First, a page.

A commodity appears at first sight an extremely obvious, trivial thing. But its analysis brings out that it is a very strange thing, abounding in metaphysical subtleties and theological niceties.
Karl Marx
Entropy Gradient

Parable of the Baffled Hosers

We recently told our daughter about lemmings. She's eight years old, pretty hip, and previews all issues of EGR before they get sent out. So we figured she could probably handle it. We told her how, when the population density builds up to a certain point, these cute little rodents commit mass suicide by stampeding off cliffs into the ocean. Moreover, we pointed out that this unique animal custom is often invoked as a metaphor for certain human behaviors that would be hard to explain on the basis of self interest alone. Or something like that. She said: "Wow! Weird!"

Soon afterward, in one of those serendipity-meets-synchronicity turns of events, we happened across a news item that said the whole lemming thing was utter bullshit. It seems a bunch of white-frocked researchers went over to Lemmingland and did everything they could to get the buggers to go over the edge. "Here boy! Look! Nice carrot!" Or whatever it is that lemmings like to eat. Eskimo pies for all we know, but that's not important. What is important is they wouldn't take the fabled flying leap.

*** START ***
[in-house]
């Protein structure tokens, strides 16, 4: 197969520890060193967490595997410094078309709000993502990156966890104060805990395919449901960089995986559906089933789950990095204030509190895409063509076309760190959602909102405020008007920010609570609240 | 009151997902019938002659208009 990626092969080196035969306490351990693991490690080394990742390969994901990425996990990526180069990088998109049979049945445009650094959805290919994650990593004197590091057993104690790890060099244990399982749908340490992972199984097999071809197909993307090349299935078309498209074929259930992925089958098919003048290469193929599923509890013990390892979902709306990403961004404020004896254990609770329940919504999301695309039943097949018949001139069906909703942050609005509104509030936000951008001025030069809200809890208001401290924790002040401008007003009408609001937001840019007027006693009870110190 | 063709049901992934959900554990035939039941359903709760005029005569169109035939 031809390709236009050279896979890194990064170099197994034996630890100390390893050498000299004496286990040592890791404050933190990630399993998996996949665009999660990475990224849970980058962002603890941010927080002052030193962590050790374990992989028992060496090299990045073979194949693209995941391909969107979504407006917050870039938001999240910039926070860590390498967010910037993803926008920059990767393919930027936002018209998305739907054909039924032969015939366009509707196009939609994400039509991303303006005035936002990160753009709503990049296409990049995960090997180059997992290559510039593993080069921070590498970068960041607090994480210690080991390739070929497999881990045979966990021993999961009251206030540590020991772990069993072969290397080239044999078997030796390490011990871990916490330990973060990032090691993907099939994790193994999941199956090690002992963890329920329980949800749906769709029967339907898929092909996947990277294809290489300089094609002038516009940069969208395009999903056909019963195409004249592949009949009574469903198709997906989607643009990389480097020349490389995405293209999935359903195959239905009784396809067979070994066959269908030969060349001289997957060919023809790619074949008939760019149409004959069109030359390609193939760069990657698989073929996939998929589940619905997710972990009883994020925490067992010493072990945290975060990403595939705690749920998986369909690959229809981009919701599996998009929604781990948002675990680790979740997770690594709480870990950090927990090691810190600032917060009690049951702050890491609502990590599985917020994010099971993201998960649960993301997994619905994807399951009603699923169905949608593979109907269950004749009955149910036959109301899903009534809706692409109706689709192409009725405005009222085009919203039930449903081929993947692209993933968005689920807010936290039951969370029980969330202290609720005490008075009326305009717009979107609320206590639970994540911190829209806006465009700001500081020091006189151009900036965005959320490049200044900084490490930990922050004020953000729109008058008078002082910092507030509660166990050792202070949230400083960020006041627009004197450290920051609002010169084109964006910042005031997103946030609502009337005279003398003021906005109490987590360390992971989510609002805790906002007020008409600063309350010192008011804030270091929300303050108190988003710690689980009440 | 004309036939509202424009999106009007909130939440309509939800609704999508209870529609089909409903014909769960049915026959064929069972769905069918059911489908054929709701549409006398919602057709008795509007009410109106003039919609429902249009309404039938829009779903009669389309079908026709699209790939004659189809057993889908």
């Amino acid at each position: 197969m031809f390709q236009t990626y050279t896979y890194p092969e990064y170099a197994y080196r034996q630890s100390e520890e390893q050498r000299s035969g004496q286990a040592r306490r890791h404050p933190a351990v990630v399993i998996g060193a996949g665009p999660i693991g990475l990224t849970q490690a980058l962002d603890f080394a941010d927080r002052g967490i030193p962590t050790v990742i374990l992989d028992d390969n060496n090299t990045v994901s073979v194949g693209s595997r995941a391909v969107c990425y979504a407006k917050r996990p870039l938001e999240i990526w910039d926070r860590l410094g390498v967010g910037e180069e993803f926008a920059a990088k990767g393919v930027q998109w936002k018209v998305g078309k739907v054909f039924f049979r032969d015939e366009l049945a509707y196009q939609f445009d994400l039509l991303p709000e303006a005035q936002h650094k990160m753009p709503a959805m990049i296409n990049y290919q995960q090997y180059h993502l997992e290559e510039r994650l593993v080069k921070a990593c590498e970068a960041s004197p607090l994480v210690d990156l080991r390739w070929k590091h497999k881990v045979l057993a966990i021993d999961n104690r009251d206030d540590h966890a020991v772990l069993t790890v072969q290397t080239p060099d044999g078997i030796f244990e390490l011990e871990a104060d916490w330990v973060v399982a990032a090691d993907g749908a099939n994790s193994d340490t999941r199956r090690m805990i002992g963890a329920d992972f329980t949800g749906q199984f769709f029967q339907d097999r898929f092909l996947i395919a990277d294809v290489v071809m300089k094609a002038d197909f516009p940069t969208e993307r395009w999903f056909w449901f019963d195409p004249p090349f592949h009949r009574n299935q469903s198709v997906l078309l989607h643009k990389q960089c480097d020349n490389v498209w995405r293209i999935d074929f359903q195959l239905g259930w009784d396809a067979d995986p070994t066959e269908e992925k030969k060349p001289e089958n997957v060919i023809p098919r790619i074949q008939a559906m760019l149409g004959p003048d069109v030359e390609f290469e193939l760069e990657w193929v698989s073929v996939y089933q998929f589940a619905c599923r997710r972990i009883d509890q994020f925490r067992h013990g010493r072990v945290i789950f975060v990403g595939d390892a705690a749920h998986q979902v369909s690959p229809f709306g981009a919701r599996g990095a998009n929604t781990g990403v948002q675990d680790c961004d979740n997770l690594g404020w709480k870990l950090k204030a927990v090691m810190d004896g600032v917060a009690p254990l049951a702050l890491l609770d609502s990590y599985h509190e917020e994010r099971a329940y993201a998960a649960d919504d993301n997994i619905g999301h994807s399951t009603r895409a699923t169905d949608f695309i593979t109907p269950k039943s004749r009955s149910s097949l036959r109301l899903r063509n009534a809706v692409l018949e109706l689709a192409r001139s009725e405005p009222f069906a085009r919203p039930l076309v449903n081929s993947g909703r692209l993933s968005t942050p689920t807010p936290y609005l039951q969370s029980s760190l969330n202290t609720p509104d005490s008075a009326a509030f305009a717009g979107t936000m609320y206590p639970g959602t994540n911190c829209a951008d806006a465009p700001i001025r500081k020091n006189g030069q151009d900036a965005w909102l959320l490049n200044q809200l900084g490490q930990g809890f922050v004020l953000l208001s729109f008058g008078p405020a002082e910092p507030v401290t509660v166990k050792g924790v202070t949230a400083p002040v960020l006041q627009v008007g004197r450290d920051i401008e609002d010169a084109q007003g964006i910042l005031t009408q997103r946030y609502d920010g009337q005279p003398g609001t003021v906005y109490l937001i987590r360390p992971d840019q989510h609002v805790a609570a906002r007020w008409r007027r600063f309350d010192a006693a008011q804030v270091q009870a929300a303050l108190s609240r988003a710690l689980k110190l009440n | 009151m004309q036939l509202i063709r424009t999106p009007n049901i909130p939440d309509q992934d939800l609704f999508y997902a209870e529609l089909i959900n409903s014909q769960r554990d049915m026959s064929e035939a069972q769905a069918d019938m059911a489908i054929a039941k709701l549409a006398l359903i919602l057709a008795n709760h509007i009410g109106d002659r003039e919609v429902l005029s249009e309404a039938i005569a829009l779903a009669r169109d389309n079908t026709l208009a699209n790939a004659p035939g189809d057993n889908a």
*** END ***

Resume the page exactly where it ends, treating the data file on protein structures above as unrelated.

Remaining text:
It was as if their moms had said to them when young: "Suppose little Johnny Lemming flung himself over a cliff. Would you follow suit just to be 'cool'?" And Junior had said what we all have said -- for which of us has not been through this drill? -- "No Mom, not me!"

Bottom line: lemmings appear not to be jumpers. According to the field reports, the subjects just looked at the guys in the lab coats as if they'd gone completely barking mad.

So the whole lemming death-wish notion is just another myth, and nobody knows for sure where it got started. Big deal. But here's the interesting part. Walt Disney Studios had, like the rest of us, heard this as gospel truth, and in making one of its heart-warming family-oriented True Life Adventures in the 1950s, wanted to show the sort of Mondo-Cane mammalian practices that would enable Dad to remark after the matinee: "How about them lemmings, son? Isn't that just too fucking funny?"

To achieve this laudable goal, it seems that Disney rounded up about ten million of these miniature arctic beavers and -- what else? -- with multiple cameras rolling to capture all t